Japan’s Surprising Success Formula Even After US Nuclear Attack 1945

Japan’s Surprising Success Formula Even After US Nuclear Attack 1945

The Japanese people were able to create a new economy from scratch after Japan was defeated in World War II. A number of reform measures were implemented to help the damaged country rebuild and recover, ultimately giving Japan the chance to become an economic superpower.


Japan’s transformation of its country into a major economic force in less than 40 years following The conclusion of World War II stands out as an unusual anomaly in the history of contemporary economics. Before the loss in 1945, Japan’s whole night was devoted to winning the war and creating havoc in the process.

Many of the industrial and commercial structures, along with the equipment they housed, had been destroyed, and a lot of the equipment that had previously been utilized to produce goods for the civilian market had been scrapped to make metal for explosives. The Japanese people who survived the war were met upon their return to their nation with turmoil, famine, and unemployment as a result of the concentration of power employed in the war.

The Allied Occupation Forces arrived to save the shattered nation, which had over 25% of its housing stock destroyed. Even though companies and infrastructure were left in ruins and trash, Japan was able to rebuild its economy from scratch by drawing on its prior economic experience and learning from the rest of the globe.


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Major Effects On Japan After Nuclear Attacks

The loss caused the Japanese economy to experience a number of issues. Unemployment was the biggest challenge. There were 7.6 million soldiers when the armed services were abolished, and an additional 4 million people lost their employment when military manufacturing and other jobs associated with the military were discontinued. A total of 13.1 million individuals were unemployed, and 1.5 million people were compelled to return to Japan from overseas.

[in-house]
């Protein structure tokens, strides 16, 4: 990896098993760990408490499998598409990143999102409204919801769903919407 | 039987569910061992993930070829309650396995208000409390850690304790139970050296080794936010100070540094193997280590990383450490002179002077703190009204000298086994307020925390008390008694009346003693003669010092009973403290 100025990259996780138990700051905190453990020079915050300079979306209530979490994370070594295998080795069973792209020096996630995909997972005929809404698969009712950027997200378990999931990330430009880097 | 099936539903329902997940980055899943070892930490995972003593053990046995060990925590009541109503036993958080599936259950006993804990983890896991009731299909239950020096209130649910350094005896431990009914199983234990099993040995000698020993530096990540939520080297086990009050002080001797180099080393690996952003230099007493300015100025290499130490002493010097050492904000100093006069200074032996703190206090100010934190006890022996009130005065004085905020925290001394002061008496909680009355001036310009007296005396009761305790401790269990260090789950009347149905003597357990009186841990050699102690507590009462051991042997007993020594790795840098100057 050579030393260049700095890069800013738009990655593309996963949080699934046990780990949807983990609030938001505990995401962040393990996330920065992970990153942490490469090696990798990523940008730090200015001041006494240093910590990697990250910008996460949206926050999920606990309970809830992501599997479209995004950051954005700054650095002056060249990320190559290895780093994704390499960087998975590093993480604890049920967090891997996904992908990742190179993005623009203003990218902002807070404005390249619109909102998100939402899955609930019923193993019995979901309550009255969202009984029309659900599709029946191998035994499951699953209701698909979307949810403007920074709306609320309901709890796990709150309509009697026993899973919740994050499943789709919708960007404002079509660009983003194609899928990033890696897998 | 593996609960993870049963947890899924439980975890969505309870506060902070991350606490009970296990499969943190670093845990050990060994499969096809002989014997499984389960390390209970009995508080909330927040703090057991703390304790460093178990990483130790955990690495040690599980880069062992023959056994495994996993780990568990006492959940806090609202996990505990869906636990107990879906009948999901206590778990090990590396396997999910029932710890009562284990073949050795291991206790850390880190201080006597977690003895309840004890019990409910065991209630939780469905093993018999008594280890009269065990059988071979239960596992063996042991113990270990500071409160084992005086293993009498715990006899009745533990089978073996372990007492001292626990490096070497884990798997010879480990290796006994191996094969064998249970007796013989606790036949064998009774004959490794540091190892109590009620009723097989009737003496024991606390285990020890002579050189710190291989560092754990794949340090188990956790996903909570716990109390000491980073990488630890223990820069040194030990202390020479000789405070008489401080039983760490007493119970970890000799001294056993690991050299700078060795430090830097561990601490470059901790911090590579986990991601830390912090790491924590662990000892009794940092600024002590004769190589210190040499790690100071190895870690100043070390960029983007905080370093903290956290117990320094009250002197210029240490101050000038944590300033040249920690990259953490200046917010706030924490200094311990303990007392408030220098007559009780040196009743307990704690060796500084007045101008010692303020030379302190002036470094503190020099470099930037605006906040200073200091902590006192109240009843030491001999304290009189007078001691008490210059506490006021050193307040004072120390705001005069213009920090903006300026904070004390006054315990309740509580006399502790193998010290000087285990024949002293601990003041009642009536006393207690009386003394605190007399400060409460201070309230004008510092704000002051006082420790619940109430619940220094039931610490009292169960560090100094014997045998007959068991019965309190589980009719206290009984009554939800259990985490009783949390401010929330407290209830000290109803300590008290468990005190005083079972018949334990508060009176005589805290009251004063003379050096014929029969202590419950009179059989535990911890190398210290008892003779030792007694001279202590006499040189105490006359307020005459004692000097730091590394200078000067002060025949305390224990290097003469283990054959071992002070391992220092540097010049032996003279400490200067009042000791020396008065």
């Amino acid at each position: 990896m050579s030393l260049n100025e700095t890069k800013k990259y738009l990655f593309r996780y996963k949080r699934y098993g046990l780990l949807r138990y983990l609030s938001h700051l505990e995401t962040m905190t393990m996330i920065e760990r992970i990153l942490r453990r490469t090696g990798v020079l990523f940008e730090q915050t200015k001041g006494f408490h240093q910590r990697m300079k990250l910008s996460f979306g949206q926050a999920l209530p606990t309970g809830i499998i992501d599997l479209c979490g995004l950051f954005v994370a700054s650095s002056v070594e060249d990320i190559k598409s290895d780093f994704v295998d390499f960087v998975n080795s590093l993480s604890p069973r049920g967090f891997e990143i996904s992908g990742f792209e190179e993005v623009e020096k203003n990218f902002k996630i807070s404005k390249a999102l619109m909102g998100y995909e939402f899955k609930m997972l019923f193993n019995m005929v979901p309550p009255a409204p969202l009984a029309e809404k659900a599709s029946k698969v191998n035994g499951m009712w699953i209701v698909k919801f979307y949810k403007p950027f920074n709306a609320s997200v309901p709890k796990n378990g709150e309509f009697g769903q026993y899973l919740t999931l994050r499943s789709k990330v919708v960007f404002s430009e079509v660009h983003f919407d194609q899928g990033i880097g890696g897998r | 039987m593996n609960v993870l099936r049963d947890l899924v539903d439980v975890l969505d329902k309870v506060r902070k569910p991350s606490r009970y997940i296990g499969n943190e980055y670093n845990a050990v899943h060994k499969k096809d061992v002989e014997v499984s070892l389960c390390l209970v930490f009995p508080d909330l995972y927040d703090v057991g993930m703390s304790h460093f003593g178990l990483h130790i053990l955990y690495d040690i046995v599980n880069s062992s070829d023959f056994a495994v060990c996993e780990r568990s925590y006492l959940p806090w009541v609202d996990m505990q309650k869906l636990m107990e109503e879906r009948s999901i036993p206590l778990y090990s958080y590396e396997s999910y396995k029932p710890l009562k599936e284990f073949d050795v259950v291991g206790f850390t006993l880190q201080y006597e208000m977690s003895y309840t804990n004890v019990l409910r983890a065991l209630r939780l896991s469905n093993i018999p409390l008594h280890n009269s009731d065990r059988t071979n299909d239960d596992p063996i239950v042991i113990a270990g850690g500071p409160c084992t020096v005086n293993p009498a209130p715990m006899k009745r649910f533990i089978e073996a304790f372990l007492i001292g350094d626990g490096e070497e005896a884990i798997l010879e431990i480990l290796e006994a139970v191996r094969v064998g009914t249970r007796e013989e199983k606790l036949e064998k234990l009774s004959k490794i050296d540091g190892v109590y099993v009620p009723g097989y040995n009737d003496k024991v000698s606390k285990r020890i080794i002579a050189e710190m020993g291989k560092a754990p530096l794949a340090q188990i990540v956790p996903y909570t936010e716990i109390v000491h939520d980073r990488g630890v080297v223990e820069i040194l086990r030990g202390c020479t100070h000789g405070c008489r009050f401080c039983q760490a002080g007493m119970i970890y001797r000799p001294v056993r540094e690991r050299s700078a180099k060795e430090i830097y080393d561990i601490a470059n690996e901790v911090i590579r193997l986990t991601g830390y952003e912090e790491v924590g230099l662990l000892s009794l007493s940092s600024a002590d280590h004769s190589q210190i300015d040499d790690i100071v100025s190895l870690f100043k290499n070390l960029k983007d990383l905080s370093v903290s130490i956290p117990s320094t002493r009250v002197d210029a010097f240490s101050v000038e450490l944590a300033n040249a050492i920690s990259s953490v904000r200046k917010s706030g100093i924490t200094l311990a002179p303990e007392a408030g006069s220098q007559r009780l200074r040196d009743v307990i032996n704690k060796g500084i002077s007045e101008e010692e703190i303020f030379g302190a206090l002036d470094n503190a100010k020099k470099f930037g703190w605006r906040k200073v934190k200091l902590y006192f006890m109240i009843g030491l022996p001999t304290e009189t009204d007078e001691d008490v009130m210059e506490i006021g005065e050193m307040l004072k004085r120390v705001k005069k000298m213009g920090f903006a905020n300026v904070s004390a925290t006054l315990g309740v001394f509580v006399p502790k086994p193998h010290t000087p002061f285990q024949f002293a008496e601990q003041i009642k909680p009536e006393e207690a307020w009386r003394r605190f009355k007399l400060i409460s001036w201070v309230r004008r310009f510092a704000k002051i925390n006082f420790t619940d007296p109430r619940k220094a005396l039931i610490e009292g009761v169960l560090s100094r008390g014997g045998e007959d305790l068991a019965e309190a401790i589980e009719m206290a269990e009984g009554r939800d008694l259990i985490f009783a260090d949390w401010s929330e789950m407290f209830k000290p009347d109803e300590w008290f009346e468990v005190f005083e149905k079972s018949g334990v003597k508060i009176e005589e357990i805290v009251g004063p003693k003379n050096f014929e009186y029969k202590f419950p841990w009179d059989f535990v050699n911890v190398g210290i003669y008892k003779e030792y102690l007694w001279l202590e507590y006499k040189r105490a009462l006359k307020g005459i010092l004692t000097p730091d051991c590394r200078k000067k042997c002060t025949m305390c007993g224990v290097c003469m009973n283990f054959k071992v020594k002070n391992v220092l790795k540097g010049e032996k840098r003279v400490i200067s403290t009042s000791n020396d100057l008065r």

However, widespread unemployment was never experienced. This is because, despite the fact that agriculture employed 18 million people in 1947, which is roughly 4 million more than it did before the war, the issue of the low-income “underemployed” remained for a very long time. The shortages of food and energy were next on the list of worries.

Coal was one of the primary energy sources at the time, but its output sharply decreased following the victory. The prime factor of its decline was the refusal of the Koreans, and Chinese people were forced to labor in the mines, and the fact that coal mining was essentially shut down.

The nation’s food supply, which consists primarily of rice, was also in short supply, which added to the energy crisis. People worried they would starve to death during the winter of 1945–1946 because they had no food or fuel. For this reason, many unemployed individuals found work in agriculture and coal mining immediately following the loss. Inflation was a significant issue following the defeat.

The main reason for this issue was the massive flow of money intended to cover temporary military costs. The wages of the demobilized troops, money for finished orders of military equipment, advance payments, loss compensation, and so forth into circulation.

The Postwar Miracle in Japan

After World War II, Japan’s crippled economy swiftly recovered. Real per capita GDP had surpassed prewar 1940 levels by 1956. The average annual growth rate of the per capita GDP was 7.1% throughout the postwar recovery period (1945–1956). The period of substantial expansion followed the period of recovery.

As seen by the graph, Japan started encroaching on the West once more at a rate that was far faster than its prewar advance. Japan’s per capita GDP in 1973 was 69% lower than that of the United States and 95% lower than Britain’s. The so-called rapid-growth era ended that year, although the Japanese economy expanded at a relatively quick pace throughout the next almost two decades.